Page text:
Another lever design is used in high-traffic, but mainly detention applications. In this instance, the lever actually returns into the large escutcheon plate and is interlocked. The plate has a raised, arced slot that the lever end rotates through. (Photo 5)

Most lever locks today are available in a rigid or clutched design. The rigid design lever is fixed in place when the door is locked. It has limited vandal resistance, but is a good choice for many internal doors.

When locked, a clutched lever will move through its intended arc but will not withdraw the latch. The clutched levers usually cost a little more, but are free moving when the door is locked. This free motion is accomplished is one of two ways. In one, a simple clutch separates the locking mechanism, but if the lever is drawn to the end of its arc, continued pressure may cause the lock to be forced open. In a better design, the lever reaches a positive stop or solid fixed block at the end of its travel. Continued force may break the lever handle but will not open the door.

Some lock manufacturers have redesigned their mortise locks to accommodate lever handles. In some mortise locks with lever handles, damage may occur to the spindle but not the lock. Also, forced rotation will not cause the mortise lock to retract the latch bolt.

Other security hardware designed to increase protection from vandals include:

  • Hardened Collars – The standard thin trim ring collars for mortise cylinders can be replaced with a solid, hardened steel collar. This prevents the use of a wrench or pliers to twist the cylinder out of the lock body, allowing easy entry by manipulating the inner lock mechanism. (Photo 6)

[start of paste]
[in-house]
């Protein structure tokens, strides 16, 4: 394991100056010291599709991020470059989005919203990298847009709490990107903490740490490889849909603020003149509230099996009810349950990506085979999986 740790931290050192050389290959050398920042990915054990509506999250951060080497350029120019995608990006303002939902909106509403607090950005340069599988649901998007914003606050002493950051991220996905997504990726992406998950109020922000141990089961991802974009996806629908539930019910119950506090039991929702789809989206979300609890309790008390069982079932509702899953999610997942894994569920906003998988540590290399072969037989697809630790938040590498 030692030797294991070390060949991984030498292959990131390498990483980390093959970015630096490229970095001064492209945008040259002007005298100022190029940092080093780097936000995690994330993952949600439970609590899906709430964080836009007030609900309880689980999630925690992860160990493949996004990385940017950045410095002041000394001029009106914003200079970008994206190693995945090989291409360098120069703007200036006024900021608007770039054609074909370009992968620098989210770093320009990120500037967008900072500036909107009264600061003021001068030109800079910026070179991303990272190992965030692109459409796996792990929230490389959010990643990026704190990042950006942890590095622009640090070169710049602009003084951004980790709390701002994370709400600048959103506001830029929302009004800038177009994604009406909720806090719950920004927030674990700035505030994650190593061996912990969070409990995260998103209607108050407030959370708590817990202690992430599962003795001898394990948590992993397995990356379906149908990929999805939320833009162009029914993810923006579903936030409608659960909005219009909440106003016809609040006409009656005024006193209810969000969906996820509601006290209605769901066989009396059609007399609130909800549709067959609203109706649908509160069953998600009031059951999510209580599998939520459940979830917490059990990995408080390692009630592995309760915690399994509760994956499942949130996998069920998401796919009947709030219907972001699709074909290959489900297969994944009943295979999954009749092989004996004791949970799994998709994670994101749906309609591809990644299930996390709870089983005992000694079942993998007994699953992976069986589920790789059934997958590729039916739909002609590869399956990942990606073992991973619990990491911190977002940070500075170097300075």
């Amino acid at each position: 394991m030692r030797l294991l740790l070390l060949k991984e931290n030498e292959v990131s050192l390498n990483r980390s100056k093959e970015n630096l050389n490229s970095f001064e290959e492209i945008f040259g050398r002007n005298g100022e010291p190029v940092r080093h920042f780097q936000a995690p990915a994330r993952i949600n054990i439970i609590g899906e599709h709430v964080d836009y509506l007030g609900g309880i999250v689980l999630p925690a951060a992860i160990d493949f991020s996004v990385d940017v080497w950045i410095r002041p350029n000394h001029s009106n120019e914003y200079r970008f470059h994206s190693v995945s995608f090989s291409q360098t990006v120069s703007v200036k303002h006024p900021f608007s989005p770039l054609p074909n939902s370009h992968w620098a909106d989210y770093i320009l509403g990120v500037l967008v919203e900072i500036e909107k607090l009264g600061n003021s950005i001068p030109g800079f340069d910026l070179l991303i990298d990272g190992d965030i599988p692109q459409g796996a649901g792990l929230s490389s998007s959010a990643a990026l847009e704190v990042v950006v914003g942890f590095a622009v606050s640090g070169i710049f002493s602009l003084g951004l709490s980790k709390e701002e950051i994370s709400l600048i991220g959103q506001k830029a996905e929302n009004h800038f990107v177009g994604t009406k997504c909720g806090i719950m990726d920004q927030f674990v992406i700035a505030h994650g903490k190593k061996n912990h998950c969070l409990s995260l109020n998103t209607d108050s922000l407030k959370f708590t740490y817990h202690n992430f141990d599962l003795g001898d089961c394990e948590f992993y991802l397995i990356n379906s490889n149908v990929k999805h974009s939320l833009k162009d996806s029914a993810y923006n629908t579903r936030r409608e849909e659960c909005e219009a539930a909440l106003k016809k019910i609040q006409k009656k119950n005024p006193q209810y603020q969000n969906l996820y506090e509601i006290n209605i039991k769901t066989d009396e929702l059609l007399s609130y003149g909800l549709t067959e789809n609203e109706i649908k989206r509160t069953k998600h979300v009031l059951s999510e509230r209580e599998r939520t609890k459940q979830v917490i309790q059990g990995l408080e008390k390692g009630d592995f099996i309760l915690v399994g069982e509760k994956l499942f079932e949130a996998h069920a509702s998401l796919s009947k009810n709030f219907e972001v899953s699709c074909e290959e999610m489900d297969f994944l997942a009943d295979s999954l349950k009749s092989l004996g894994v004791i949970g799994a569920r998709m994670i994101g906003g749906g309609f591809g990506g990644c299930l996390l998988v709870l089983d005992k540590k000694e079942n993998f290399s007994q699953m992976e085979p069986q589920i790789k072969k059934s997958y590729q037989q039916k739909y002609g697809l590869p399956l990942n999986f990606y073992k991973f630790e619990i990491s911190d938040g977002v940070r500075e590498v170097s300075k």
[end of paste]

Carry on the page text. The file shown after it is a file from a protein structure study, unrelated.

• Drill Resistance – Some medium and high security locks use anti-drill pins in their lock cylinders. The placement of these pins resist drilling the shear line and/or sidebar. The hardened pins or discs deflect the drill bit or cause it to break. (Photo 7)
  • Latch Guards – Latch guards protect the latch or bolt mechanism from attack by covering the area with a thick steel plate. Some offer an interlocking pin that engages with the doorframe, preventing spreading of the door and frame. (Photo 8)
  • Cylinder Guards – Cylinder guards cover the cylinder face of a mortise or rim cylinder and may include a hardened spinning plate around the keyway. The cover prevents cylinder wrenching and the hard plate prevents drilling the plug. (Photo 9)
  • Strengthened Strike Plates – Heavy-duty strike plates prevent or lessen the possibility of kicking in the door. In most kick attacks the frame breaks away in the area of the latch or bolt. By installing a hardened steel strike plate with long screws the resistance is increased. The longer screws usually must be at least 3.5 inches long to reach into the solid framework of a wood doorframe. The standard strike plate screws only attach at the trim level. (Photo 10)

In addition to vandalism, attempted break-ins and misuse, today's locks seem to take more abuse in general than locks did in years past. People seem in more of a hurry. In addition, having a lever rather than a knob or handle enables the person to use more force when operating the lock. Grabbing the lever, jerking the door open all the way and slamming it closed seem to be the norm. Although we usually think of older products as better made, this is not necessarily the case in all security hardware.

Sure, there are mortise locks and unit locks that are many decades old and are still working fine, but manufacturers in our industry have been designing and introducing better hardware all the time.

When you add in the extreme versatility of electronic products, we are in a position to offer increased security to our customers like never before.

So before you leave that next 'simple rekey' job, think of what products you can offer your customer to increase their level of security at a reasonable cost. Deter or prevent vandalism while offering them a battery-operated, stand-alone, audit-trail, proximity card-operated office door lock, well you get the idea!